11.02.2007
Russia Must Regain the Initiative in Moldova
№1 2007 January/March



 

When the
Communist Party of the Republic of Moldova (CPRM) scored a
sensational victory during parliamentary elections in 2001, winning
71 out of the 101 seats, there were no signs of a possible crisis
in Russian-Moldovan relations.

 

Indeed,
relations between Moscow and Chisinau increasingly strengthened. In
the period from 2001 to 2003, Russian President Vladimir Putin and
his Moldovan counterpart, Vladimir Voronin, met on 24 separate
occasions. The two leaders discussed economic and political
problems, among them the state of trade and economic relations
between their countries, prospects for Russian business in Moldova,
gas prices and, of course, the problem of the Transdnestr Moldovan
Republic [a breakaway region of Moldova that declared its
independence from Moldova on September 2, 1990 – Ed.]. Both Moscow
and Chisinau delivered optimistic forecasts for the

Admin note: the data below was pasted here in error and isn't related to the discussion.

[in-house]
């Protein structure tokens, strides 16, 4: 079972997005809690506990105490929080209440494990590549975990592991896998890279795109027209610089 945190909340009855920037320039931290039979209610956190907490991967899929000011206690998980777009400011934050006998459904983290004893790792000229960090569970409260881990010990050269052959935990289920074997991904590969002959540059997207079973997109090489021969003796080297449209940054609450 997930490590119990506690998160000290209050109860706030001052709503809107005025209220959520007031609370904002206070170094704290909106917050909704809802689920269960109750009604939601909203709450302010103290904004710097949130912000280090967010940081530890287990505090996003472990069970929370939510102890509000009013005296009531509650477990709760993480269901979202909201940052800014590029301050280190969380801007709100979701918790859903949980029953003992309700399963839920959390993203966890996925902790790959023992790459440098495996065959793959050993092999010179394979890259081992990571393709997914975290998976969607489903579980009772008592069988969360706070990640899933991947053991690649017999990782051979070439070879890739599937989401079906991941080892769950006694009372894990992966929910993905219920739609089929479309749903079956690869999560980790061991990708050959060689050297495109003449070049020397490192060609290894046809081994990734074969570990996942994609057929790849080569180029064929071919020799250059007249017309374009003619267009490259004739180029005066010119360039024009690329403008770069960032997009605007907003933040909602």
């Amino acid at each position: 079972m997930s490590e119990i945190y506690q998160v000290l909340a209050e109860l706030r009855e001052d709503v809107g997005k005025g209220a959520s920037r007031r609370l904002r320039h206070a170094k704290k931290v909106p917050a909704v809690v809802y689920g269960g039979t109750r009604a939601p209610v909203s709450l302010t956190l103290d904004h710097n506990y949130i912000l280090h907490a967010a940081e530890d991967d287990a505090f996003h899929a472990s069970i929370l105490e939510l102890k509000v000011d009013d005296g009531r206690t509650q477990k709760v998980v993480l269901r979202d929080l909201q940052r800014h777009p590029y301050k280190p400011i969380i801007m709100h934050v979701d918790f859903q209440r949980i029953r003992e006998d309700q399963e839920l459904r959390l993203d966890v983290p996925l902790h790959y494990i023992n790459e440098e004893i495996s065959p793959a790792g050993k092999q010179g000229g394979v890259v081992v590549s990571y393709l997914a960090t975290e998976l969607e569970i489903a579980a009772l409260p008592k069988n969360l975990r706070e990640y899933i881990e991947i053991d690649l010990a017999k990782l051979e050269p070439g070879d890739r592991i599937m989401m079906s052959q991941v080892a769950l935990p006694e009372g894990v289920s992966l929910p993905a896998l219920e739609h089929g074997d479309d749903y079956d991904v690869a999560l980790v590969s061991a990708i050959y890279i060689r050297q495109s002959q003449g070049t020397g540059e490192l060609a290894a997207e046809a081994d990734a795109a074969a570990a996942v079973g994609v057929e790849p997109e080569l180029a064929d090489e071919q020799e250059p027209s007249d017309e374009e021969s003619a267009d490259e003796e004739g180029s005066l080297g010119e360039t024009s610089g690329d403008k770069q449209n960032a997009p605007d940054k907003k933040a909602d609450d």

future.

 

COMMUNISM,
MOLDOVAN-STYLE

 

Many
politicians in Moldova and beyond, however, were not so sanguine
about the rapid rapprochement between Russia and Moldova. The West
took a very cautious stand with regard to Voronin and the Moldovan
Communist Party, while all programs for providing financial support
to Moldova via international organizations were suspended for an
indefinite time.

 

In
February-March 2002, the Moldovan opposition launched a massive
offensive against the ruling Communist Party: rallies were staged
on consecutive occasions, and the opposition camped out in tents on
Chisinau’s central square. One might say that the protests were a
first rehearsal of a “colored revolution” in the former Soviet
Union. On several occasions, the crowd, manipulated by the
opposition leaders, became so rowdy that it managed to break
through riot police cordons and enter the parliament building. The
protesters, however, realizing that if they were the first to
initiate “military actions” the authorities would have all legal
grounds to reciprocate, called off their actions at the last
moment.

 

Meanwhile,
the president and his team gave a strict order to the Interior
Ministry not to use force under any circumstances, so fortunately